Traditional Tools & Skills

Information provided in this toolbox is intended to support the use of Traditional Tools and Skills for administrative activities in wilderness. A process for determining the minimum requirement and minimum tool is described and information and training resources are provided. The toolbox features sections on common traditional tools (i.e. saws, axes, rigging, grip hoists, rock tools, etc.), travel methods (i.e. livestock, watercraft, sled dogs, etc.), and project examples (i.e. trails, weeds, etc.). Contact us to suggest new materials for inclusion.



The use of traditional tools and skills (TTS) for necessary administrative activities in wilderness is a basic principle of wilderness stewardship. The basis for this principle is found in the Wilderness Act itself and implemented through agency regulations and policy. The use of TTS or non-motorized tools and methods is directly related to both the purpose and the definition of wilderness as described in the Wilderness Act and agency policy.

Information provided in this toolbox is intended to support the use of TTS for administrative activities in wilderness. The use of TTS is mandated by both the Wilderness Act and agency policy and exceptions are made only when the use of motorized equipment or other prohibited uses are screened through narrow criteria. Comfort, convenience, economic efficiency, and commercial value are not standards of management in wilderness or criteria that are used to screen proposals to use something other than TTS. Assumptions about the use of TTS are often not true and can be overcome. Additional information and a process for making decisions related to use of TTS skills is contained in the  Minimum Requirements Decision Guide.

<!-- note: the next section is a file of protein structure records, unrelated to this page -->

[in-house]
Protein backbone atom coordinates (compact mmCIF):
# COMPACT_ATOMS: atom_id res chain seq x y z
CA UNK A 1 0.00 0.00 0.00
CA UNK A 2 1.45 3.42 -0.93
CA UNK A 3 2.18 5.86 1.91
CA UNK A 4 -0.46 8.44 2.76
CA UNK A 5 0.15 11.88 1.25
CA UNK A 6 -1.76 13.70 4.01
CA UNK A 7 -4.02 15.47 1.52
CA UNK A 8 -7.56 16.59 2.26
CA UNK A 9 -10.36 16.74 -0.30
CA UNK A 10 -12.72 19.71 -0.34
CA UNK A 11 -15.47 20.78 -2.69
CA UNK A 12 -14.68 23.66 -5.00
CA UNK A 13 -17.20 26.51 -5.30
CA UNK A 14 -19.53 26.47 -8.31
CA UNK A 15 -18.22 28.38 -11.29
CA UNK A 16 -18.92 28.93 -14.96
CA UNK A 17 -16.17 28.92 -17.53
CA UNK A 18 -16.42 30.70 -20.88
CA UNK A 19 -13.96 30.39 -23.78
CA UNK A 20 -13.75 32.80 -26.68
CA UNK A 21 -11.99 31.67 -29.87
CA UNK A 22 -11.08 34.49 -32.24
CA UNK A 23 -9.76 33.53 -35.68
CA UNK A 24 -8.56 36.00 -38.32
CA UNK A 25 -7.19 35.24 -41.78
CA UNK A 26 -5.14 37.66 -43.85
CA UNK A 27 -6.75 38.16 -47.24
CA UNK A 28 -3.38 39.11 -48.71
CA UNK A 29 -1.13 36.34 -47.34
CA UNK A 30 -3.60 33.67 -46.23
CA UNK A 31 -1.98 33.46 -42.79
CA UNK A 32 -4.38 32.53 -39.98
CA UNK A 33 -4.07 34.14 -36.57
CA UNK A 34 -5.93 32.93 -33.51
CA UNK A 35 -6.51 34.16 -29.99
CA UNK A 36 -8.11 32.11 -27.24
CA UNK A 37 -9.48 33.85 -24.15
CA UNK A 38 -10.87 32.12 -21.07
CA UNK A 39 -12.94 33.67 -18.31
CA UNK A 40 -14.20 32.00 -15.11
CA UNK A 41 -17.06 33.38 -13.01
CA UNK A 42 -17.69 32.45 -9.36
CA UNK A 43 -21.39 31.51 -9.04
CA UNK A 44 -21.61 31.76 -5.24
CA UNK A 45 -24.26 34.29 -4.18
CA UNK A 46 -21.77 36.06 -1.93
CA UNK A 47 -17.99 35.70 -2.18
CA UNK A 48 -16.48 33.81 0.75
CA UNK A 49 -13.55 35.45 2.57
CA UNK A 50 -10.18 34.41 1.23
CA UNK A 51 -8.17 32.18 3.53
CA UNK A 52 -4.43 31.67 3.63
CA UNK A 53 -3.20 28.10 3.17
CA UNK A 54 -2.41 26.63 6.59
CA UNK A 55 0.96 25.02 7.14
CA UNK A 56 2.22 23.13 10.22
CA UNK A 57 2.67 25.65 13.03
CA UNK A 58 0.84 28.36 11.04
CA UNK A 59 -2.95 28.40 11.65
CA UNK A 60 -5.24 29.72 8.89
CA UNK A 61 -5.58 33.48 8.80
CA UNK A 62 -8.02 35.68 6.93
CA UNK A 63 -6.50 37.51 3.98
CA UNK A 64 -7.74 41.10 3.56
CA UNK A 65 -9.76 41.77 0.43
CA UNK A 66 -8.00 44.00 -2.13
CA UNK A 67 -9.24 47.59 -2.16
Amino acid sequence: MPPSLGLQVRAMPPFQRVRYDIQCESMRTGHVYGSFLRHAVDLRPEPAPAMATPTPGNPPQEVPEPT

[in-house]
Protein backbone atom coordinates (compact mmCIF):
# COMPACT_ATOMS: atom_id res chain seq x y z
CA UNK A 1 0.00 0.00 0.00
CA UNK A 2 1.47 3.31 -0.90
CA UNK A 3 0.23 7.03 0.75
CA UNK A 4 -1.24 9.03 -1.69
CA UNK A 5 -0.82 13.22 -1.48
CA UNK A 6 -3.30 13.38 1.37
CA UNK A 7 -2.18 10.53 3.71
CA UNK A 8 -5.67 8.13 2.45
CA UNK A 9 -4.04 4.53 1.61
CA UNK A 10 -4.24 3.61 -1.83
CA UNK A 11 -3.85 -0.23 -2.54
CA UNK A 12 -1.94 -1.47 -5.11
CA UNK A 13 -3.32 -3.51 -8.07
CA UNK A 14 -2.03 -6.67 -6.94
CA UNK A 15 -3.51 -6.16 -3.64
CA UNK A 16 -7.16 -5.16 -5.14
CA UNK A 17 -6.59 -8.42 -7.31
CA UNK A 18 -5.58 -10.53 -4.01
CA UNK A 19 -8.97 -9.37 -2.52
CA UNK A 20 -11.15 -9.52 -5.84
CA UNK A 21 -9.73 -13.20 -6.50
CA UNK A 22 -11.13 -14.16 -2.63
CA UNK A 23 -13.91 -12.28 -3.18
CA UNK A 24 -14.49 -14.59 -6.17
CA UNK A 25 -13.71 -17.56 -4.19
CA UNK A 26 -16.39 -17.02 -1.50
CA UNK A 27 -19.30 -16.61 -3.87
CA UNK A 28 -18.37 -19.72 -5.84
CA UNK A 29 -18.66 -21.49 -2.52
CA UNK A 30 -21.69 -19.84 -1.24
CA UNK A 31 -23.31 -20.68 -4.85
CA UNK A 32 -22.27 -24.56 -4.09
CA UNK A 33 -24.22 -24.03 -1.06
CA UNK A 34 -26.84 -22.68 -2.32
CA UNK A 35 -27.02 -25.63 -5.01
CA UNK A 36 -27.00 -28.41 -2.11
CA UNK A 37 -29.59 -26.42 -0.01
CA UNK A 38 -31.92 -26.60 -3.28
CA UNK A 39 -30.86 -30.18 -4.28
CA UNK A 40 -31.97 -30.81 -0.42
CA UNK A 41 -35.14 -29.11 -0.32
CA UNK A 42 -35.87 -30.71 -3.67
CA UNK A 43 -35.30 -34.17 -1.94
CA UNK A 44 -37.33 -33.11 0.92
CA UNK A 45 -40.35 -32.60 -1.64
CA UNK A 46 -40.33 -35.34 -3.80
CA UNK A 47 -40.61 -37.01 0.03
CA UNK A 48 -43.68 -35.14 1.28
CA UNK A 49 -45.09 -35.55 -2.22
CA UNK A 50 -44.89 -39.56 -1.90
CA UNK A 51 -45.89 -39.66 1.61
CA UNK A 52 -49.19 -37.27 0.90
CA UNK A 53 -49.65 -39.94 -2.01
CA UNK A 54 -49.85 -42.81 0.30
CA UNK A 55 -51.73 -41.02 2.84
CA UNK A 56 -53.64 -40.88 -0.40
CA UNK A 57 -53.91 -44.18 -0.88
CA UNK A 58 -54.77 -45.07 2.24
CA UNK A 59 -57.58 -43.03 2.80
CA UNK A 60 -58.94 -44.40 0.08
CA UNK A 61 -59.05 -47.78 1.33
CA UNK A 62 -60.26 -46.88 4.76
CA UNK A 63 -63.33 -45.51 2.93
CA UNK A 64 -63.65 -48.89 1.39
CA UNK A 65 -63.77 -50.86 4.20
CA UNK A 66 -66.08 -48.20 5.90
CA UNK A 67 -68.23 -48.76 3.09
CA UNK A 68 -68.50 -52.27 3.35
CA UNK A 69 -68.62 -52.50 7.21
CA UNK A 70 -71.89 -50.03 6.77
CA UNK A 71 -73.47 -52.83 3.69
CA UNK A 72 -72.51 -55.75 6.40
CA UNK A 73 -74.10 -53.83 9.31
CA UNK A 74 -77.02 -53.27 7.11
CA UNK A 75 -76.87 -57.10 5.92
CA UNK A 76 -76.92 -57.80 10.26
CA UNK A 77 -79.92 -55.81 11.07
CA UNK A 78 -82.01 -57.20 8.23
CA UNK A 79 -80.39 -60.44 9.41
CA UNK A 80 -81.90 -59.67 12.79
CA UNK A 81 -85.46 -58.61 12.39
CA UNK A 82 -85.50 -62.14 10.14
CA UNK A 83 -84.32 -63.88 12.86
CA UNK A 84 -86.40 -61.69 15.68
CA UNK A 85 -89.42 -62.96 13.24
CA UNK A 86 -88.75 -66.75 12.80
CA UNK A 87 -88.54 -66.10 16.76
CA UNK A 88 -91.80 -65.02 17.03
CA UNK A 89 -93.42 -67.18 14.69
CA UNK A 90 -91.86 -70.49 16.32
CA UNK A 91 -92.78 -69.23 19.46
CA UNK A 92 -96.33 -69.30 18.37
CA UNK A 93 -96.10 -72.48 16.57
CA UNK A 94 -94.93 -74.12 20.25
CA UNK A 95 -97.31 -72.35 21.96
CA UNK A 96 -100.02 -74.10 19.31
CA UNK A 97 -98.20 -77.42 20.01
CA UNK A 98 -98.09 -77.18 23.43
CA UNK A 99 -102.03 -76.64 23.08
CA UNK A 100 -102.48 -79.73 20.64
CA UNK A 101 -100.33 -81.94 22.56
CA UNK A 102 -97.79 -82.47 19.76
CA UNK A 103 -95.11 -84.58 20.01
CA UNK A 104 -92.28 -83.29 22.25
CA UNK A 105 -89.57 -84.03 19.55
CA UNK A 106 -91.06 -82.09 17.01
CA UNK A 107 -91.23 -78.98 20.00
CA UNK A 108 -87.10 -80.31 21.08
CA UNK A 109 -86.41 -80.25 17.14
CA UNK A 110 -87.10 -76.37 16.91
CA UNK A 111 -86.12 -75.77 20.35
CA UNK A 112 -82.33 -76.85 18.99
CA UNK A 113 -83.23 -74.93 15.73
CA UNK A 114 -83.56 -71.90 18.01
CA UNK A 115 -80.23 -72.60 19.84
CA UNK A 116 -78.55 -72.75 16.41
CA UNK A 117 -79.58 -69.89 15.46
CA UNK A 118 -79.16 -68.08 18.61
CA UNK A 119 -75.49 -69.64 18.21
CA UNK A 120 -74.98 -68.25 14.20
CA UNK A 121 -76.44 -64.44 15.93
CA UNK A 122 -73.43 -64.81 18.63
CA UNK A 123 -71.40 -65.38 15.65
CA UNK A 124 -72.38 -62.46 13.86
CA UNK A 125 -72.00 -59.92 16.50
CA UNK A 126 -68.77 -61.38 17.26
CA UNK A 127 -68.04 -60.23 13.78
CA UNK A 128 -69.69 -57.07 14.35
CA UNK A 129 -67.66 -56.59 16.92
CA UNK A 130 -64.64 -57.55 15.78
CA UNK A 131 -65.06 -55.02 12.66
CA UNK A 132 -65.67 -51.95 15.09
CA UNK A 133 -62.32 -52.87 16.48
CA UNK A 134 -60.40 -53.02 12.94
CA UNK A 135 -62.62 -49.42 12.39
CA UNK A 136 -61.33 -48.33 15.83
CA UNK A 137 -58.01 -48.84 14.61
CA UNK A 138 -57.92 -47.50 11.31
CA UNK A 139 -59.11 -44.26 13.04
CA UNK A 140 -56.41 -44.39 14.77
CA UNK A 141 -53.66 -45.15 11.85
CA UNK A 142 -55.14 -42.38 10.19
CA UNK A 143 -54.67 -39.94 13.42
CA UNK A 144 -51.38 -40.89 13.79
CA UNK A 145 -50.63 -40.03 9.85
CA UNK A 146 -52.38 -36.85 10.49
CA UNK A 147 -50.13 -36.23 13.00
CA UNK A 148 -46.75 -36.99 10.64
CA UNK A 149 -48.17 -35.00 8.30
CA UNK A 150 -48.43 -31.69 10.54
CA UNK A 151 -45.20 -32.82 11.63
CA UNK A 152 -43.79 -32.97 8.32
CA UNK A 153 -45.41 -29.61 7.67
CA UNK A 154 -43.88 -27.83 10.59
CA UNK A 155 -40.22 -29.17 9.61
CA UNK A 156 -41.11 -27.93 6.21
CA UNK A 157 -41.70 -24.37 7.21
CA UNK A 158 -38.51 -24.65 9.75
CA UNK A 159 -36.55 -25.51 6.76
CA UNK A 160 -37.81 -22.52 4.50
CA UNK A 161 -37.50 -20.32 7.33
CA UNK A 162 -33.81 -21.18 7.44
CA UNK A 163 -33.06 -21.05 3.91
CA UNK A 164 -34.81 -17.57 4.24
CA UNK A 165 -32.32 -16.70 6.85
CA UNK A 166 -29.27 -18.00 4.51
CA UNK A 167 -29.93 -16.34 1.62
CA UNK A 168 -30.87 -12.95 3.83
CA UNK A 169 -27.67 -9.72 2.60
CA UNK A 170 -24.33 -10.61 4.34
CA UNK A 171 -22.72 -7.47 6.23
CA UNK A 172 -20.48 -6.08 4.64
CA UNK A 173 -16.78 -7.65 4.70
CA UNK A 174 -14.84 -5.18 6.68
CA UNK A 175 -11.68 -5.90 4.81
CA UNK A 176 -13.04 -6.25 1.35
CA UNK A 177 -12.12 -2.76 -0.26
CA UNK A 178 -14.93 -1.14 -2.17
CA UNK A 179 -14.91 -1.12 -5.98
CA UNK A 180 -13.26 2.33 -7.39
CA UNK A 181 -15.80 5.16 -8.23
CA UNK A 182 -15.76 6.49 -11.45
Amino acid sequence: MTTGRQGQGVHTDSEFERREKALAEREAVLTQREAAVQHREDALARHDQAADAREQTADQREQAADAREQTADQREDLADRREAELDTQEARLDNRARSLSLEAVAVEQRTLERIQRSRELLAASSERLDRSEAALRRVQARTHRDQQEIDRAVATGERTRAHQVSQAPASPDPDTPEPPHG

Management Benefits

The use of TTS to accomplish work in wilderness not only helps ensure that the ’minimum tool’ is used but also provides benefits for wilderness managers and crews. Because the use of TTS may require more human powered effort, it prompts a better consideration of whether the activity really needs to occur  in  wilderness and then, if it does, what the minimum required activity should be. And, once a project and tool are determined, the use of TTS creates an environment that demands greater problem solving skills and often better planning and collaboration before the project begins. The use of TTS also preserves these skills among wilderness managers, crews, contractors, and volunteers.

Public Benefits

The use of TTS provides a public benefit from wilderness. When the public observes the use of TTS in wilderness or at demonstrations outside wilderness the reaction is often one of awe and pride. If TTS were not used in wilderness perhaps these skills would be lost and future generations would not be able to observe how work is done without motors and marvel in the skill and dedication of those who work in wilderness.

Law and Policy

Determining the Minimum Requirement and Minimum Tool


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Crosscut Saw Bulletin

The Cross-cut Saw Bulletin is produced and distributed by:

Region 5 Crosscut Saw Coordinator
Trails & OHV Program Manager
Tahoe National Forest
631 Coyote Street
Nevada City, CA 95959
Direct/Voice Mail: (530) 478-6183
Office: (530) 265-4531
Fax: (530) 478-6109

Contact David directly for current or past issues.

Case Study Examples


Juniper Prairie Wilderness

Saddle Light Sprayer